the largest of the deep cerebellar nuclei lying in the white matter of the cerebellum.
located in the midbrain and a center for coordination of oculomotor activity.
in the medulla oblongata and the origin of the facial nerve.
located in the medulla oblongata.
the gray matter of the habenula.
located in the medulla oblongata, the origin of the hypoglossal nerve.
lateral geniculate nucleus
concerned in the transmission of visual stimuli.
lenticular nucleus, lentiform nucleus
the part of the corpus striatum just lateral to the internal capsule, comprising the putamen and globus pallidus.
medial geniculate nucleus
a nucleus within the thalamus; involved in transmission of auditory stimuli.
any collection of cells in the central nervous system giving origin to a motor nerve.
the cells of the midbrain which make up the origin of the oculomotor nerve.
olivary nucleus, nucleus olivaris
1. a folded band of gray matter enclosing a white core and producing the elevation (olive) on the medulla oblongata.
2. olive (2).
nucleus of origin
any collection of nerve cells giving origin to the fibers, or a part of the fibers, of a peripheral nerve.
paraventricular nucleus, nucleus paraventricularis
a band of cells in the wall of the third ventricle in the supraoptic part of the hypothalamus; many of its cells are neurosecretory in function and project to the neurohypophysis, where they secrete oxytocin (and, to a lesser extent, antidiuretic hormone).
pontine nucleus, nucleus pontis
groups of nerve cell bodies in the part of the pyramidal tract within the ventral part of the pons, upon which the fibers of the corticopontine tract synapse, and whose axons in turn cross to the opposite side and form the middle cerebellar peduncle.
pulpy nucleus, nucleus pulposus
a semifluid mass of fine white and elastic fibers forming the center of an intervertebral disk. It serves to distribute pressure over the vertebral body. It shows early age changes, may calcify and herniate through the fibrous rings that enclose it to cause disk disease.
an oval mass of gray matter (pink in fresh specimens) in the anterior part of the tegmentum and extending into the posterior part of the hypothalamus; one of the important relay stations in the extrapyramidal motor pathway of the CNS; origin of the rubrospinal tract in the cord; called also nucleus ruber.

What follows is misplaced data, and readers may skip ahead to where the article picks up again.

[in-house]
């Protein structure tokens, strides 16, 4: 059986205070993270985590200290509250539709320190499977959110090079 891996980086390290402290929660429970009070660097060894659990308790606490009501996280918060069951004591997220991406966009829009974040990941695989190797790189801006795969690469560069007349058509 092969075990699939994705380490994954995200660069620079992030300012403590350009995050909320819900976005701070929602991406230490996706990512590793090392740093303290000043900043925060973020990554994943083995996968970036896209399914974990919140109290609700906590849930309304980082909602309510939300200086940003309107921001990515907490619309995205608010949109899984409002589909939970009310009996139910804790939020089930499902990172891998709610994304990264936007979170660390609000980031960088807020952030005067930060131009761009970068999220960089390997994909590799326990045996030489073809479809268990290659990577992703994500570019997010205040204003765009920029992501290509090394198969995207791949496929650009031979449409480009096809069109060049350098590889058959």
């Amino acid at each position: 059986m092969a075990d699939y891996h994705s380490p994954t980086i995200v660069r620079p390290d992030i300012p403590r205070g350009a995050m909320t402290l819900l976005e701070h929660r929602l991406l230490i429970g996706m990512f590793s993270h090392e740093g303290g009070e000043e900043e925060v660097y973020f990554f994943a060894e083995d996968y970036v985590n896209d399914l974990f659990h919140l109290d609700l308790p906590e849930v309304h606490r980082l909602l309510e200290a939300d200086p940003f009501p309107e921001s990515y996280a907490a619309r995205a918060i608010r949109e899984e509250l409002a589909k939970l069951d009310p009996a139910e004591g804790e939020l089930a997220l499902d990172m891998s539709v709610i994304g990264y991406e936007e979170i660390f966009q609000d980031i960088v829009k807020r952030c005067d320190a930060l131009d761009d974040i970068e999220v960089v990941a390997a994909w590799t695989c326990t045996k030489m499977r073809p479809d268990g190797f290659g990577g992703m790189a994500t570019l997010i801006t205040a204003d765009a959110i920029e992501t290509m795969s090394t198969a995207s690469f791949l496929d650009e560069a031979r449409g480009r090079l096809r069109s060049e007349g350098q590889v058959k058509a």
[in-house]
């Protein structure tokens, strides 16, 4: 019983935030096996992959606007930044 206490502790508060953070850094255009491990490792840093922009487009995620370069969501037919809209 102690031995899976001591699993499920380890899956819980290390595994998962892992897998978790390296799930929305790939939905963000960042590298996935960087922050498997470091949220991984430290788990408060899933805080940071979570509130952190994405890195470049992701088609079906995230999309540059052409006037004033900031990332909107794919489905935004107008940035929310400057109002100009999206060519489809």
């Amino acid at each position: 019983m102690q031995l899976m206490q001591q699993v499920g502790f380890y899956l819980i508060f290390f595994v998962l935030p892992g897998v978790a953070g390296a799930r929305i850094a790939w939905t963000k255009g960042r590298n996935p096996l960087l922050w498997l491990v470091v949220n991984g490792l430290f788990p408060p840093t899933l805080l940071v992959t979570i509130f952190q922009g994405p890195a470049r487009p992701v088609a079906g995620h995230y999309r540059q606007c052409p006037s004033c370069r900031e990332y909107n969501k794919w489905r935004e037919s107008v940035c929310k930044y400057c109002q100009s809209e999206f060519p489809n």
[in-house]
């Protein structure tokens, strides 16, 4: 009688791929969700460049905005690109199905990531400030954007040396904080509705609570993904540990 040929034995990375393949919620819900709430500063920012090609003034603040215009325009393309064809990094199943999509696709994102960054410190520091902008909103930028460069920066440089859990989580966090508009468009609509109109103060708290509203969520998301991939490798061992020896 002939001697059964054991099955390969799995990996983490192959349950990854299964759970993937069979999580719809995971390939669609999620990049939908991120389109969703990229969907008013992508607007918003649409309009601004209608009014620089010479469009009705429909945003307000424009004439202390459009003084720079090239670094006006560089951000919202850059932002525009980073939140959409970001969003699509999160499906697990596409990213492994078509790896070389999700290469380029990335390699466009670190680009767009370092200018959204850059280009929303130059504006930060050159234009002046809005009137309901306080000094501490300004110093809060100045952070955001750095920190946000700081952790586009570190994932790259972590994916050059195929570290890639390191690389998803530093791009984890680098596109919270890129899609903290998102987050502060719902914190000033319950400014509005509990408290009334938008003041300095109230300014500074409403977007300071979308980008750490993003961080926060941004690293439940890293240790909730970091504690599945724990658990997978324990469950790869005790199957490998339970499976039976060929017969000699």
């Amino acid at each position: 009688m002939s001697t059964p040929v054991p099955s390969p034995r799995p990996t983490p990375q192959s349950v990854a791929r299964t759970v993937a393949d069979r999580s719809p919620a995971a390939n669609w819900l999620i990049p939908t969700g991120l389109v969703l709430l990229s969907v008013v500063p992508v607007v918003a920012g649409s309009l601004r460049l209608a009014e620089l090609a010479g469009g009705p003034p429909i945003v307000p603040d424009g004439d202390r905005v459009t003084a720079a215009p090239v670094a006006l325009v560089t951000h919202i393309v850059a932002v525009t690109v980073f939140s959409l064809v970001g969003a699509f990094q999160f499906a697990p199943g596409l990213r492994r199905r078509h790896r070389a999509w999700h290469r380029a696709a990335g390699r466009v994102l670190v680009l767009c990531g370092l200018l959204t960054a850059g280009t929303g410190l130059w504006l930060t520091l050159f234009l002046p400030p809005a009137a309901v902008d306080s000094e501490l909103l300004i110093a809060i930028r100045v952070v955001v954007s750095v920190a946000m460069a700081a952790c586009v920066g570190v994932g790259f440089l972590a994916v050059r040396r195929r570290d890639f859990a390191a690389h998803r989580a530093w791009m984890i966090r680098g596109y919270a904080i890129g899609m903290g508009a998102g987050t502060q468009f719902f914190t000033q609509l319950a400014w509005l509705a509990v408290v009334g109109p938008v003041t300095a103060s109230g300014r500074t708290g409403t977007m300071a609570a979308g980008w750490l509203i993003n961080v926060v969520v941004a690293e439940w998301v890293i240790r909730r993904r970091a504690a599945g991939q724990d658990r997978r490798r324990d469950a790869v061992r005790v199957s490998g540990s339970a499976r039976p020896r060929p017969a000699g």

see red nucleus (above).
groups of preganglionic parasympathetic neurons concerned with salivary secretion organized into a rostral nucleus, of the facial nerve, and the caudal nucleus, of the glossopharyngeal nerve.
the nucleus of termination of the afferent (sensory) fibers of a peripheral nerve.
supraoptic nucleus, nucleus supraopticus
one just above the lateral part of the optic chiasm; many of its cells are neurosecretory in function and project to the neurohypophysis, where they secrete antidiuretic hormone (ADH) and, to a lesser extent, oxytocin; other cells are osmoreceptors that stimulate ADH release in response to increased osmotic pressure.
several nuclear masses of the reticular formations of the pons and midbrain, especially of the latter, where they are in close approximation to the superior cerebellar peduncles.
thoracic nucleus, nucleus thoracicus
a column of cells in the dorsal gray column of the spinal cord, extending from the seventh or eighth cervical segments to the second or third lumbar level.
trapezoid body nucleus
a relay station in the auditory pathways.
there are three sensory nuclei and one motor nucleus of the trigeminal nerve found in the brainstem; the sensory nuclei comprise the mesencephalic nucleus, the nucleus of the descending tract, and the principal sensory nucleus, but none is exclusive to the trigeminal nerve, all of them receiving sensory inputs from other cranial nerves.
source of the trochlear nerve; located in the tegmentum of the midbrain.
source of the vagus nerve.
vestibular nucleus, nucleus vestibularis
the four cellular masses (superior, lateral, medial and inferior) in the floor of the fourth ventricle, in which the branches of the eighth cranial (vestibulocochlear) nerve terminate.